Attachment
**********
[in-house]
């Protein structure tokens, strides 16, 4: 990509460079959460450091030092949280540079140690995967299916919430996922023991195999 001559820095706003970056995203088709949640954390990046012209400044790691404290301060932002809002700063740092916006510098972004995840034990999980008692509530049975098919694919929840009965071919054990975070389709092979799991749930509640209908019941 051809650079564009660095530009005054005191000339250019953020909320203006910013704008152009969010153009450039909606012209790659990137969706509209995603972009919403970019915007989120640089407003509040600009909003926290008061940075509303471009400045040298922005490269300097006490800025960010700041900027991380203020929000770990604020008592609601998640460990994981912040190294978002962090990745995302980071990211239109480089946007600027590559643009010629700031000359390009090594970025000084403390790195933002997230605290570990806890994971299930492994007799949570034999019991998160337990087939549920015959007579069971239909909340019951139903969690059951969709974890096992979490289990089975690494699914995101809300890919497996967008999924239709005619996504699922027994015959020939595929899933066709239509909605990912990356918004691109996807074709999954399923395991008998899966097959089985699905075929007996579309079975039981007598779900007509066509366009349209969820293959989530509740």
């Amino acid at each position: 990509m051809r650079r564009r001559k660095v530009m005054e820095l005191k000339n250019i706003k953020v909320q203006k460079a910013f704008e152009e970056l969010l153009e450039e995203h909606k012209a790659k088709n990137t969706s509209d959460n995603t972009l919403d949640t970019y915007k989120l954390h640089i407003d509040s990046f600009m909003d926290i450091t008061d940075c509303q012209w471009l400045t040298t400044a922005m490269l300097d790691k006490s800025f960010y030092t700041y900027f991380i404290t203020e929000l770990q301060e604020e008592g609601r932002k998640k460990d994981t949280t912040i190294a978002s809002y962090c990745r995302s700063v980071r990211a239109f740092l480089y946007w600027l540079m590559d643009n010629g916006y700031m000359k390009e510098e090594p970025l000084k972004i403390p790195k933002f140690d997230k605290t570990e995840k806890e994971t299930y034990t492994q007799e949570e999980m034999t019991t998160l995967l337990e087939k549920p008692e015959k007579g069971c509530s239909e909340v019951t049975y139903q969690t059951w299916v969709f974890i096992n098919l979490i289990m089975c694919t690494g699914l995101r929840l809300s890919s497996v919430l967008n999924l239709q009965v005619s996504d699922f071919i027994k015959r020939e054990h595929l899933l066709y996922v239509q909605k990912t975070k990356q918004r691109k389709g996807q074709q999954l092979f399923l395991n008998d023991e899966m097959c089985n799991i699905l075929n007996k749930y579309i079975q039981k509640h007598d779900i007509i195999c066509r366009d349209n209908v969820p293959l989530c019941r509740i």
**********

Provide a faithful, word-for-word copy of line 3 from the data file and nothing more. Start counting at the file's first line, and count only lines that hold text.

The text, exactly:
């Amino acid at each position: 990509m051809r650079r564009r001559k660095v530009m005054e820095l005191k000339n250019i706003k953020v909320q203006k460079a910013f704008e152009e970056l969010l153009e450039e995203h909606k012209a790659k088709n990137t969706s509209d959460n995603t972009l919403d949640t970019y915007k989120l954390h640089i407003d509040s990046f600009m909003d926290i450091t008061d940075c509303q012209w471009l400045t040298t400044a922005m490269l300097d790691k006490s800025f960010y030092t700041y900027f991380i404290t203020e929000l770990q301060e604020e008592g609601r932002k998640k460990d994981t949280t912040i190294a978002s809002y962090c990745r995302s700063v980071r990211a239109f740092l480089y946007w600027l540079m590559d643009n010629g916006y700031m000359k390009e510098e090594p970025l000084k972004i403390p790195k933002f140690d997230k605290t570990e995840k806890e994971t299930y034990t492994q007799e949570e999980m034999t019991t998160l995967l337990e087939k549920p008692e015959k007579g069971c509530s239909e909340v019951t049975y139903q969690t059951w299916v969709f974890i096992n098919l979490i289990m089975c694919t690494g699914l995101r929840l809300s890919s497996v919430l967008n999924l239709q009965v005619s996504d699922f071919i027994k015959r020939e054990h595929l899933l066709y996922v239509q909605k990912t975070k990356q918004r691109k389709g996807q074709q999954l092979f399923l395991n008998d023991e899966m097959c089985n799991i699905l075929n007996k749930y579309i079975q039981k509640h007598d779900i007509i195999c066509r366009d349209n209908v969820p293959l989530c019941r509740i």